Wednesday, 15 February 2012

Clubs show intent to tackle homophobia while fans show just how far football has to go

Yesterday was meant to be a watershed occasion in the continuing fight against homophobia in football.

Both Brighton & Hove Albion and their guests at The Amex Stadium, Millwall, signed up to the Government’s Sports Charter, pledging to promote equality in football - particularly in the field of lesbian, gay, bisexual and transgender fans.

Launched last March, the Home Office initiative is designed to show that football should be for everyone, regardless of sexual orientation.

And during a half time big screen clip, Millwall boss Kenny Jackett and Seagulls fan Norman Cook both voiced their support for the scheme.

Speaking earlier in the day, Brighton manager Gustavo Poyet had spoken out about the work being done by the Seagulls to tackle homophobia - an issue particularly prevalent at Albion games because of the city's links to the gay community.

Poyet said, "We know the situation with the Brighton fans.

“I think we have been dealing with that fantastically and we keep supporting that, so the game is a great opportunity to show it again. We are all the same and that is clear at this club.

“It doesn’t matter, we treat everybody exactly the same regardless of religion, sex or skin colour and that is something we are proud of.”

And, speaking to The Argus newspaper, the club's managing director Ken Brown, who has a previous spell at Millwall, said it was significant that the South London outfit was joining the Seagulls in signing the charter because it showed the considerable strides the Lions have made in recent years to improve their image.

However, in whatever good was being attempted behind the scenes, was quickly put in a depressing context off the pitch.

A host of Brighton fans have reported being on the receiving end of homophobic abuse both before and after the match. And not just the usual soft ignorance. Children being told, in no uncertain terms, that they had HIV and fans chanting, "Aids scum, Aids scum," at groups of Brighton fans seemed the order of the day.

The sad thing is that Millwall as a club HAS tried hard to improve its reputation.

The club is often on the receiving end of bias, sensational tabloid journalism, only too happy to report on a minor incident at the New Den but ignore more significant trouble elsewhere in the league.

One example was when The Sun sent a black journalist to watch a Millwall game (incidentally, also against Brighton). His double-page spread suggested racism was still rife in South Bermondsey but was littered with mistakes and complete cluelessness - including mentioning 1,000 fans making fascist salutes. That would be the 1,000 fans chanting "Seagulls, seagulls."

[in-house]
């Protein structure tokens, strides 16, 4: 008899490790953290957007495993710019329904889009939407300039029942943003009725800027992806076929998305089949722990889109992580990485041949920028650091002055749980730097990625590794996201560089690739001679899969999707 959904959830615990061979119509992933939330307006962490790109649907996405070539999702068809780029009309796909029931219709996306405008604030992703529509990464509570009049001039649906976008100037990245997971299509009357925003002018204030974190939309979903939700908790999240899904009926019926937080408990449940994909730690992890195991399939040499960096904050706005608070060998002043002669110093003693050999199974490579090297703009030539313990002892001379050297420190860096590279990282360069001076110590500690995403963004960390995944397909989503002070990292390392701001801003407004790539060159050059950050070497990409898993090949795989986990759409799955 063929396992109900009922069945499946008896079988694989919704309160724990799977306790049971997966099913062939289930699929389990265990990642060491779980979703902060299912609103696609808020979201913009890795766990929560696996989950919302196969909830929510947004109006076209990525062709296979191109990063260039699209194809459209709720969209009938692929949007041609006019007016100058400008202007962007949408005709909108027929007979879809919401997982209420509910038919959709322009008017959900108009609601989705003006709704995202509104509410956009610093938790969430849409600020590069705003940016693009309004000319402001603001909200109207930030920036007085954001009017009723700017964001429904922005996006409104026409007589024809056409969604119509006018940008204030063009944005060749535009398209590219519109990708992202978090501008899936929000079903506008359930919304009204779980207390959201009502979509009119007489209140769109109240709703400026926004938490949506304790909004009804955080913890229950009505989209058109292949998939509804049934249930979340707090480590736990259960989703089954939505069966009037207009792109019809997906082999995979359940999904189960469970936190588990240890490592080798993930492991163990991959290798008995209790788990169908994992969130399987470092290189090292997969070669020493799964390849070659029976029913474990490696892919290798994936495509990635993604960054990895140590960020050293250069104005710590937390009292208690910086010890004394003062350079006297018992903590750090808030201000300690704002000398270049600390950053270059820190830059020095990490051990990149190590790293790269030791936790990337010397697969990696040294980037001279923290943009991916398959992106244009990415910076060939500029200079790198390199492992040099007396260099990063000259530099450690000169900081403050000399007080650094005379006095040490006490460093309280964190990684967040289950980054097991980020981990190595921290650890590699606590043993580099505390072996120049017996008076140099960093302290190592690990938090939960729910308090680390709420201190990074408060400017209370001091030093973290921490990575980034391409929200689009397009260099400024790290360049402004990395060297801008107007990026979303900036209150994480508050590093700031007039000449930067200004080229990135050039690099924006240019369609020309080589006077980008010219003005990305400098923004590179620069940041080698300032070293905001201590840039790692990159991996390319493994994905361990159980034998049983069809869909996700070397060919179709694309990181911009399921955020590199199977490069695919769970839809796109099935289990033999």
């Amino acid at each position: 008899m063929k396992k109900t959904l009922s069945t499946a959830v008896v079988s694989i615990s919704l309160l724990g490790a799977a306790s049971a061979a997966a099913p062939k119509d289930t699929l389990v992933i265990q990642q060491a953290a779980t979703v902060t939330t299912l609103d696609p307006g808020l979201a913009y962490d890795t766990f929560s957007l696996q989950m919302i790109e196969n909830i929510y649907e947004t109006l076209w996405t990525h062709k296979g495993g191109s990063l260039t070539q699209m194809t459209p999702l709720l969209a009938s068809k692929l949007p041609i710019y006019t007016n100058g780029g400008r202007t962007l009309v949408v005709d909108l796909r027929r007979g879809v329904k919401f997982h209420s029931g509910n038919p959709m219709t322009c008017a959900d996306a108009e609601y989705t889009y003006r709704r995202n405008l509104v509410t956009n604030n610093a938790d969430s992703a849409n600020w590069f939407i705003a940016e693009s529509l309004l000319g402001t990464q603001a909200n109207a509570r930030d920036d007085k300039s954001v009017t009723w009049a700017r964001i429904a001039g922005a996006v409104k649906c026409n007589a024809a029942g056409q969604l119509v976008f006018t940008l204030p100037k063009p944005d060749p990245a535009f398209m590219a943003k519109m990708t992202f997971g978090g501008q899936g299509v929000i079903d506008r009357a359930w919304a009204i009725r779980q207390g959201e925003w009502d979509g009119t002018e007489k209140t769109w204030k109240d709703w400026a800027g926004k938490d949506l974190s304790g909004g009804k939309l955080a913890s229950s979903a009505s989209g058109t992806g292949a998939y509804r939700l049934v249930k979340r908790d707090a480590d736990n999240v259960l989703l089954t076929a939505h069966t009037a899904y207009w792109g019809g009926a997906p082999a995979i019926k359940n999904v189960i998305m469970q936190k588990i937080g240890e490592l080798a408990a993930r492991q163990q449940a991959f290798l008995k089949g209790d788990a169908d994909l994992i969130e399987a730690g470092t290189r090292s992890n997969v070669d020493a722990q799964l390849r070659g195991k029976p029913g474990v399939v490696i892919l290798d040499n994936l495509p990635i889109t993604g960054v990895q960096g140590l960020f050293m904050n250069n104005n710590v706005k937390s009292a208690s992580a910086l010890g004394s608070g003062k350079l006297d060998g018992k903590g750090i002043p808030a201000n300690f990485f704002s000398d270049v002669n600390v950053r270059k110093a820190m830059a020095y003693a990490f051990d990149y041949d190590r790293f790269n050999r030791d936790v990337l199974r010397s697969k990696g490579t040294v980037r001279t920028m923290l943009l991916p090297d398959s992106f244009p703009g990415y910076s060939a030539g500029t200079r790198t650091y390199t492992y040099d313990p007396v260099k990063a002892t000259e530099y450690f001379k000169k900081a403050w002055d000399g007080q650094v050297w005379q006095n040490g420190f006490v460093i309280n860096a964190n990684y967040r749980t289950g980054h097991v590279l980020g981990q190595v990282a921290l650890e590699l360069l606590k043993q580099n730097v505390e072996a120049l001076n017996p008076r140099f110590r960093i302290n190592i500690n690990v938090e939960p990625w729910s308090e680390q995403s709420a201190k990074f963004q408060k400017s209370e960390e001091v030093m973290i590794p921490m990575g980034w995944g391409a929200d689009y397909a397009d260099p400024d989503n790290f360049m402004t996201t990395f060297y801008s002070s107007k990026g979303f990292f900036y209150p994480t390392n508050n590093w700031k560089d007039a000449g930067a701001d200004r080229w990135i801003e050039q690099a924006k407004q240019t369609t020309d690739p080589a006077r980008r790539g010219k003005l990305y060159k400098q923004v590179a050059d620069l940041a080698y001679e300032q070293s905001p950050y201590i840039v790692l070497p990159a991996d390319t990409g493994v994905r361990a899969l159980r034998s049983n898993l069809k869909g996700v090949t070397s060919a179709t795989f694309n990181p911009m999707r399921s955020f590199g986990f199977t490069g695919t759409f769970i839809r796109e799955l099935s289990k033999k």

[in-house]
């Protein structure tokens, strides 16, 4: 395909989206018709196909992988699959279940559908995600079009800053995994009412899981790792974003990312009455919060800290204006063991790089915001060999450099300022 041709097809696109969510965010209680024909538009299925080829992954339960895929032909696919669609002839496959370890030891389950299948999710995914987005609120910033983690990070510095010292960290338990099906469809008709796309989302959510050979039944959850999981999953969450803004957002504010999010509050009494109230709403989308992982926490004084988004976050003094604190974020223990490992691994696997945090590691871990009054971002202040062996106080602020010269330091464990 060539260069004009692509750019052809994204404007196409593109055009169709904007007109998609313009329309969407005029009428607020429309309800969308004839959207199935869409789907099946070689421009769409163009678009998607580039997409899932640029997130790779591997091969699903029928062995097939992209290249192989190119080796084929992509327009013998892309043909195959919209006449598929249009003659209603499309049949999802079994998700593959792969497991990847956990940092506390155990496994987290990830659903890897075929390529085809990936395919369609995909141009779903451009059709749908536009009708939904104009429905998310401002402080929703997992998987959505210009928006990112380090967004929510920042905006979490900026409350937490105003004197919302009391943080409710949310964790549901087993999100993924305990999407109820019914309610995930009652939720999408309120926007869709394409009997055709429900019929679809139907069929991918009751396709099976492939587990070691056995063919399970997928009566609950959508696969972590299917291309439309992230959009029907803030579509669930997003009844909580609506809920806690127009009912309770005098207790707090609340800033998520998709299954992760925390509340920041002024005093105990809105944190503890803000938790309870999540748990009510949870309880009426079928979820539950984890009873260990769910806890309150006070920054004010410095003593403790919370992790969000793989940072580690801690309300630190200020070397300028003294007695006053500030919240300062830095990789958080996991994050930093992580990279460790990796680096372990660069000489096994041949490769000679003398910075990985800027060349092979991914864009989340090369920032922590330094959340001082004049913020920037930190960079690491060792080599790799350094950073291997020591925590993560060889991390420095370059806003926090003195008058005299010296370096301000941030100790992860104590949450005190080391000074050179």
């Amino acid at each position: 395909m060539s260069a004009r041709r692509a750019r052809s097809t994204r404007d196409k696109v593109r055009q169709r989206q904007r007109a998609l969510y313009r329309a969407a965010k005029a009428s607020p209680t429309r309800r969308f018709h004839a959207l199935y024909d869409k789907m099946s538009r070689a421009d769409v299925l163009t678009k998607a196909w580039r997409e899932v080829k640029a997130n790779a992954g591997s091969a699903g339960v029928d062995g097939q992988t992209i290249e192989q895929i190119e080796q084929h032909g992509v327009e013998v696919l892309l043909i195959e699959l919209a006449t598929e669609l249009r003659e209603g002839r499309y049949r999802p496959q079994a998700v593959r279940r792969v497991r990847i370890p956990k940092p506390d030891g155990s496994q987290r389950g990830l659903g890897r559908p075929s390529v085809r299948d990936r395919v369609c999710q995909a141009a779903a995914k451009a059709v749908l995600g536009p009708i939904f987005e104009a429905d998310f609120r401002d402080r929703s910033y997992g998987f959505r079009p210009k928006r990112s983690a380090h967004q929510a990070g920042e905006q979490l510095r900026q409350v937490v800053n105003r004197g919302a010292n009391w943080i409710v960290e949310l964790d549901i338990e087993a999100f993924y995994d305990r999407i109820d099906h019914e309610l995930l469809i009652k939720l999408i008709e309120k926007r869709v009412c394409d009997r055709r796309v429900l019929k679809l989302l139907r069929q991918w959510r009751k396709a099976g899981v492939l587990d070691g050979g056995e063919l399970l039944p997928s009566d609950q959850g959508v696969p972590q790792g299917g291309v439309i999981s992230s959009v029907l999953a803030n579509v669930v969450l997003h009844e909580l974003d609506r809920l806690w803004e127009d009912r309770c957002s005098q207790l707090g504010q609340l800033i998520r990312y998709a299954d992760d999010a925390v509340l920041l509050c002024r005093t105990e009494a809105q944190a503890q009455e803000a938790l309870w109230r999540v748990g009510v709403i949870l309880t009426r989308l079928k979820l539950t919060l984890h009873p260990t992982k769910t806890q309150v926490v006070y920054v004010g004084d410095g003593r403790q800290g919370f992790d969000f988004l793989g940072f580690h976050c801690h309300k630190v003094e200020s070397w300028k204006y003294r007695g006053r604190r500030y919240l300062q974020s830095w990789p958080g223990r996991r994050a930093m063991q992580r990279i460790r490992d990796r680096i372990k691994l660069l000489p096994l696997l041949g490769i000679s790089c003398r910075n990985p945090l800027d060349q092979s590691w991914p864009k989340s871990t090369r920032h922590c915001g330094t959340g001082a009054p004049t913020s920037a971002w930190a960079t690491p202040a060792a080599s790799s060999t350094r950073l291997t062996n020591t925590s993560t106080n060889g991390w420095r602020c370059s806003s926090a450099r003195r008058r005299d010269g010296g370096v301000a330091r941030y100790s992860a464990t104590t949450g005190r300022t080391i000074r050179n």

He then said nobody would sit next to him, hinting at the fact it was because he was black. Obviously it had nothing to do with the rows of empty seats in his stand.

And then, shamefully, he mentioned a disgusting racist banner which was held up. A banner so offensive and amazing tabloid fodder that the photographer he was with didn't take a picture of it. Top work lads.

On that occasion scores of Brighton fans wrote to the newspaper to defend their Millwall counterparts. Only an idiot would suggest Millwall deserve all the mud slung their way by the national press.

However, the fact remains a minority of their supporters do little to help the club.

Brighton fans are every bit as much to blame for the scuffles that broke out last night. And Sussex Police to must take some of the blame for not stepping in to arrest some of the fans so readily hurling homophobic abuse. Too often it seems police at grounds up and down the country are only to happy to turn a blind eye to anti-gay abuse.

Millwall are a great community club, steeped in tradition and with some of the most passionate supporters in football. You only needed to have witnesses supporters chanting "There's only one Kenny Jacket," in the aftermath of their recent 6v0 defeat to Birmingham City to realise that these are fans who appreciate their football, appreciate their team's efforts and appreciate that the game is not all about winning at all costs.

You cannot blame a club for the people who attach themselves to it. Likewise, it would be hugely unfair to tar all Millwall fans with the same brush as those so readily hurling out the homophobia. The majority of Millwall's support base is no different to that of other clubs.

Any Brighton fans wishing ill-will to the Lions on the basis of the behaviour of certain sections of the club's support need to take a look at themselves and remember that the Albion have had their own off-the-field problems over the last couple of seasons - not least violent clashes with sides like Southend and Tottenham.

But the fact remains that, while the behaviour of a handful of away fans was predictable, it was also fairly depressing, coming as it did on a night when both club's were so keen to signal their intent to tackle what remains the last acceptable form of bigotry in sport.

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